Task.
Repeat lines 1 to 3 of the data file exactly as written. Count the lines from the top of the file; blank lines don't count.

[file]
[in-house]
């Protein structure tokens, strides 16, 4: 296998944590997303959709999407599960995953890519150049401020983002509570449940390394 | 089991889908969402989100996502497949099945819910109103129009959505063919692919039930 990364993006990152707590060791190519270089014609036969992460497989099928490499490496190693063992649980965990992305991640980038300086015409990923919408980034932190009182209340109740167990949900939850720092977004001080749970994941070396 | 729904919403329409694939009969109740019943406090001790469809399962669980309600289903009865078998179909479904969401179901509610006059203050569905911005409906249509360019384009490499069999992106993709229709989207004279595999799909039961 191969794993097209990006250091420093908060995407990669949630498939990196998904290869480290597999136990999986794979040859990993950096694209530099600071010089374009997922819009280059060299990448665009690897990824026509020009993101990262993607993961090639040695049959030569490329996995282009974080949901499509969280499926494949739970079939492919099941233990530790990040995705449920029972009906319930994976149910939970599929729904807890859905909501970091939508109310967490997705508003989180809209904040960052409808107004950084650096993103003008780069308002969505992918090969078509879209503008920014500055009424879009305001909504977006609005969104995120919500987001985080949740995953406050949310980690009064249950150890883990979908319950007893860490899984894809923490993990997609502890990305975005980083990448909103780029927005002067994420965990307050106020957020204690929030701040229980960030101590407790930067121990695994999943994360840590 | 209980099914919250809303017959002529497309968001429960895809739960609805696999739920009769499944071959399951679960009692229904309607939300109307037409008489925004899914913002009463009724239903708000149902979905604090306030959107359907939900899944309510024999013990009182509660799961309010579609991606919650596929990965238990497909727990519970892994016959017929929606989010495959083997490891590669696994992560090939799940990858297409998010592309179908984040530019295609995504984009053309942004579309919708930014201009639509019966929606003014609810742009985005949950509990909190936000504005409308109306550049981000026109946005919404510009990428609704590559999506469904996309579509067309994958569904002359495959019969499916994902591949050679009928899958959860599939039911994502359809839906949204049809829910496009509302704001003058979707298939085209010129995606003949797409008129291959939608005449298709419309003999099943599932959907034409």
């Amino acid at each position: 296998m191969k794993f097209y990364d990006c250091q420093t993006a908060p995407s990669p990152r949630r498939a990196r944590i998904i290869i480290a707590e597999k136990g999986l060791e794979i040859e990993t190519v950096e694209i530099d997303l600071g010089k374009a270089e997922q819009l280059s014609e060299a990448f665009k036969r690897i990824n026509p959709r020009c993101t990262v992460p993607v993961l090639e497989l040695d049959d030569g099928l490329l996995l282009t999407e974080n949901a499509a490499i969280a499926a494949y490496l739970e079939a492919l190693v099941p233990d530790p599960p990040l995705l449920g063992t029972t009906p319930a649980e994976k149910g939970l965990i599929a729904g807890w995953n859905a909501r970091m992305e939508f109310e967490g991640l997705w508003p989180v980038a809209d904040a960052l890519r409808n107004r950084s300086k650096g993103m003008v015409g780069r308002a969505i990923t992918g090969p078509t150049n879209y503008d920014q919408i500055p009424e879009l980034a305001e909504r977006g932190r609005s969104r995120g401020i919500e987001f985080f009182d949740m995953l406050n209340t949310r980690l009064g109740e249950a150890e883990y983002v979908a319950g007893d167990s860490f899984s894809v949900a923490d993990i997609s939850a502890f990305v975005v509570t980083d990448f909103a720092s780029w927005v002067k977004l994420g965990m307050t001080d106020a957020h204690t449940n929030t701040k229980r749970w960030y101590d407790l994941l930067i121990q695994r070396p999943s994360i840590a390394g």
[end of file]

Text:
[in-house]
């Protein structure tokens, strides 16, 4: 296998944590997303959709999407599960995953890519150049401020983002509570449940390394 | 089991889908969402989100996502497949099945819910109103129009959505063919692919039930 990364993006990152707590060791190519270089014609036969992460497989099928490499490496190693063992649980965990992305991640980038300086015409990923919408980034932190009182209340109740167990949900939850720092977004001080749970994941070396 | 729904919403329409694939009969109740019943406090001790469809399962669980309600289903009865078998179909479904969401179901509610006059203050569905911005409906249509360019384009490499069999992106993709229709989207004279595999799909039961 191969794993097209990006250091420093908060995407990669949630498939990196998904290869480290597999136990999986794979040859990993950096694209530099600071010089374009997922819009280059060299990448665009690897990824026509020009993101990262993607993961090639040695049959030569490329996995282009974080949901499509969280499926494949739970079939492919099941233990530790990040995705449920029972009906319930994976149910939970599929729904807890859905909501970091939508109310967490997705508003989180809209904040960052409808107004950084650096993103003008780069308002969505992918090969078509879209503008920014500055009424879009305001909504977006609005969104995120919500987001985080949740995953406050949310980690009064249950150890883990979908319950007893860490899984894809923490993990997609502890990305975005980083990448909103780029927005002067994420965990307050106020957020204690929030701040229980960030101590407790930067121990695994999943994360840590 | 209980099914919250809303017959002529497309968001429960895809739960609805696999739920009769499944071959399951679960009692229904309607939300109307037409008489925004899914913002009463009724239903708000149902979905604090306030959107359907939900899944309510024999013990009182509660799961309010579609991606919650596929990965238990497909727990519970892994016959017929929606989010495959083997490891590669696994992560090939799940990858297409998010592309179908984040530019295609995504984009053309942004579309919708930014201009639509019966929606003014609810742009985005949950509990909190936000504005409308109306550049981000026109946005919404510009990428609704590559999506469904996309579509067309994958569904002359495959019969499916994902591949050679009928899958959860599939039911994502359809839906949204049809829910496009509302704001003058979707298939085209010129995606003949797409008129291959939608005449298709419309003999099943599932959907034409």
């Amino acid at each position: 296998m191969k794993f097209y990364d990006c250091q420093t993006a908060p995407s990669p990152r949630r498939a990196r944590i998904i290869i480290a707590e597999k136990g999986l060791e794979i040859e990993t190519v950096e694209i530099d997303l600071g010089k374009a270089e997922q819009l280059s014609e060299a990448f665009k036969r690897i990824n026509p959709r020009c993101t990262v992460p993607v993961l090639e497989l040695d049959d030569g099928l490329l996995l282009t999407e974080n949901a499509a490499i969280a499926a494949y490496l739970e079939a492919l190693v099941p233990d530790p599960p990040l995705l449920g063992t029972t009906p319930a649980e994976k149910g939970l965990i599929a729904g807890w995953n859905a909501r970091m992305e939508f109310e967490g991640l997705w508003p989180v980038a809209d904040a960052l890519r409808n107004r950084s300086k650096g993103m003008v015409g780069r308002a969505i990923t992918g090969p078509t150049n879209y503008d920014q919408i500055p009424e879009l980034a305001e909504r977006g932190r609005s969104r995120g401020i919500e987001f985080f009182d949740m995953l406050n209340t949310r980690l009064g109740e249950a150890e883990y983002v979908a319950g007893d167990s860490f899984s894809v949900a923490d993990i997609s939850a502890f990305v975005v509570t980083d990448f909103a720092s780029w927005v002067k977004l994420g965990m307050t001080d106020a957020h204690t449940n929030t701040k229980r749970w960030y101590d407790l994941l930067i121990q695994r070396p999943s994360i840590a390394g």